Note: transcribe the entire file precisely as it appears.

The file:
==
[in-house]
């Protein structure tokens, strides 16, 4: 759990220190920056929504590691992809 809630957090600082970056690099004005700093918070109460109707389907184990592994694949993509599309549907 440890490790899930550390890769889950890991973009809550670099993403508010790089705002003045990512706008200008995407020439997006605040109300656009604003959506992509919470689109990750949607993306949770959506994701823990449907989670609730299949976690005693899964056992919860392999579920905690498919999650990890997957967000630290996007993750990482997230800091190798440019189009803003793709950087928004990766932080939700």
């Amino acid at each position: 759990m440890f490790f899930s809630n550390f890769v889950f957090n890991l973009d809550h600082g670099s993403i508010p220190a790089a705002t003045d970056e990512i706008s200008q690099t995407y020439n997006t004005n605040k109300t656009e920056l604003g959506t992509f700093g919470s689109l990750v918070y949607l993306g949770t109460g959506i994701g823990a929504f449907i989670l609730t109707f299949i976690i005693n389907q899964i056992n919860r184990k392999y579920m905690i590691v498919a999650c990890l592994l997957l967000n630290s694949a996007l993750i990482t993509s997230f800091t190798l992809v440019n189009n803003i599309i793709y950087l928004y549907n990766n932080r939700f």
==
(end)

[in-house]
């Protein structure tokens, strides 16, 4: 759990220190920056929504590691992809 809630957090600082970056690099004005700093918070109460109707389907184990592994694949993509599309549907 440890490790899930550390890769889950890991973009809550670099993403508010790089705002003045990512706008200008995407020439997006605040109300656009604003959506992509919470689109990750949607993306949770959506994701823990449907989670609730299949976690005693899964056992919860392999579920905690498919999650990890997957967000630290996007993750990482997230800091190798440019189009803003793709950087928004990766932080939700």
């Amino acid at each position: 759990m440890f490790f899930s809630n550390f890769v889950f957090n890991l973009d809550h600082g670099s993403i508010p220190a790089a705002t003045d970056e990512i706008s200008q690099t995407y020439n997006t004005n605040k109300t656009e920056l604003g959506t992509f700093g919470s689109l990750v918070y949607l993306g949770t109460g959506i994701g823990a929504f449907i989670l609730t109707f299949i976690i005693n389907q899964i056992n919860r184990k392999y579920m905690i590691v498919a999650c990890l592994l997957l967000n630290s694949a996007l993750i990482t993509s997230f800091t190798l992809v440019n189009n803003i599309i793709y950087l928004y549907n990766n932080r939700f």